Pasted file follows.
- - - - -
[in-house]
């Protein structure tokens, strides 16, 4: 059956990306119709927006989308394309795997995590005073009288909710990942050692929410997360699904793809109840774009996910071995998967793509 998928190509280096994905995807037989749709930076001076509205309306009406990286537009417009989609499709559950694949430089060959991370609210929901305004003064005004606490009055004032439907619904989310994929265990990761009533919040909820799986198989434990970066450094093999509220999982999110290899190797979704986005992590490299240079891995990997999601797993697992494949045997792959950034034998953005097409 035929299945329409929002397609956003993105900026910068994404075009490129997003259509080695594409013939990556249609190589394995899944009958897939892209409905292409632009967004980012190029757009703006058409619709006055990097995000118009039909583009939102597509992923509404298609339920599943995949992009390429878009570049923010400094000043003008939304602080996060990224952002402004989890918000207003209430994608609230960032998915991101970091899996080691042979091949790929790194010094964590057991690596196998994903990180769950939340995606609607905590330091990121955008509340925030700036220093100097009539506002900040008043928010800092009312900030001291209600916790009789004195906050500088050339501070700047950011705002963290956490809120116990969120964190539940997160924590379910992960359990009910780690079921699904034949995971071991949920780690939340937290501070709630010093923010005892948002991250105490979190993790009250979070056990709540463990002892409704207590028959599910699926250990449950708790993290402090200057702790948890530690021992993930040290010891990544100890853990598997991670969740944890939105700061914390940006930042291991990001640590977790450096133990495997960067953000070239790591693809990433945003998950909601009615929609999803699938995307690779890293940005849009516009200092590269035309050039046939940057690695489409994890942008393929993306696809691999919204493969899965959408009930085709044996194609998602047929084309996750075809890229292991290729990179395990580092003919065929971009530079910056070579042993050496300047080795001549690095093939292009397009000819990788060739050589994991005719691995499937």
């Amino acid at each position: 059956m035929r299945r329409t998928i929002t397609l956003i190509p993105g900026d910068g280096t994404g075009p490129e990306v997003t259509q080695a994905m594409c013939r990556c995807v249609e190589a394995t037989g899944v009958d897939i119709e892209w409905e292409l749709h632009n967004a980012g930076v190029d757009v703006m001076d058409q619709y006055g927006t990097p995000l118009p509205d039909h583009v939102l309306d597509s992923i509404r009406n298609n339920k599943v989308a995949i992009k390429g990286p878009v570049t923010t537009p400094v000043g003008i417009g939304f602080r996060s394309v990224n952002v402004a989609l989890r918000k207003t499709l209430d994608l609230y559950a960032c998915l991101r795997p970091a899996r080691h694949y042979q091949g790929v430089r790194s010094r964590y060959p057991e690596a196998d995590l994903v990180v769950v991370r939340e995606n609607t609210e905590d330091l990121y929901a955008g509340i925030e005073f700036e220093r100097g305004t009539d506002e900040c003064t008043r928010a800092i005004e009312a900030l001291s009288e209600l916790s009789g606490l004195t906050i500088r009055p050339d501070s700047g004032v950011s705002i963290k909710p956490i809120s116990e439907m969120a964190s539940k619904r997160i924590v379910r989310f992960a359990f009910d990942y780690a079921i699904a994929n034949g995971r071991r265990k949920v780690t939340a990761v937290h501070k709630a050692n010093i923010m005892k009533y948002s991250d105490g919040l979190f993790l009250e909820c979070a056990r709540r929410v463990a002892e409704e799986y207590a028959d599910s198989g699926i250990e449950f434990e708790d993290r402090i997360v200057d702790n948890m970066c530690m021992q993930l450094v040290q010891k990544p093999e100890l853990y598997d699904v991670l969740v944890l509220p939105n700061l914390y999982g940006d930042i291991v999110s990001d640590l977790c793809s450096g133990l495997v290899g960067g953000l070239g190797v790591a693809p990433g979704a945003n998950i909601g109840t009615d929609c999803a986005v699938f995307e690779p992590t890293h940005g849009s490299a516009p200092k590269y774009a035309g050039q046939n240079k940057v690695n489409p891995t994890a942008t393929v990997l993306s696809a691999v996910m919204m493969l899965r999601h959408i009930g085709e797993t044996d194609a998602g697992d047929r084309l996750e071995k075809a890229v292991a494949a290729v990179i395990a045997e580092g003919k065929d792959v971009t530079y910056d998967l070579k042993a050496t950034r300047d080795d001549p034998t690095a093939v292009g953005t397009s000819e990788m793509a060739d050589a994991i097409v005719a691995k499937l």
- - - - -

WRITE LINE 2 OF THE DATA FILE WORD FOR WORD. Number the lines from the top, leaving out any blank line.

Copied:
């Protein structure tokens, strides 16, 4: 059956990306119709927006989308394309795997995590005073009288909710990942050692929410997360699904793809109840774009996910071995998967793509 998928190509280096994905995807037989749709930076001076509205309306009406990286537009417009989609499709559950694949430089060959991370609210929901305004003064005004606490009055004032439907619904989310994929265990990761009533919040909820799986198989434990970066450094093999509220999982999110290899190797979704986005992590490299240079891995990997999601797993697992494949045997792959950034034998953005097409 035929299945329409929002397609956003993105900026910068994404075009490129997003259509080695594409013939990556249609190589394995899944009958897939892209409905292409632009967004980012190029757009703006058409619709006055990097995000118009039909583009939102597509992923509404298609339920599943995949992009390429878009570049923010400094000043003008939304602080996060990224952002402004989890918000207003209430994608609230960032998915991101970091899996080691042979091949790929790194010094964590057991690596196998994903990180769950939340995606609607905590330091990121955008509340925030700036220093100097009539506002900040008043928010800092009312900030001291209600916790009789004195906050500088050339501070700047950011705002963290956490809120116990969120964190539940997160924590379910992960359990009910780690079921699904034949995971071991949920780690939340937290501070709630010093923010005892948002991250105490979190993790009250979070056990709540463990002892409704207590028959599910699926250990449950708790993290402090200057702790948890530690021992993930040290010891990544100890853990598997991670969740944890939105700061914390940006930042291991990001640590977790450096133990495997960067953000070239790591693809990433945003998950909601009615929609999803699938995307690779890293940005849009516009200092590269035309050039046939940057690695489409994890942008393929993306696809691999919204493969899965959408009930085709044996194609998602047929084309996750075809890229292991290729990179395990580092003919065929971009530079910056070579042993050496300047080795001549690095093939292009397009000819990788060739050589994991005719691995499937």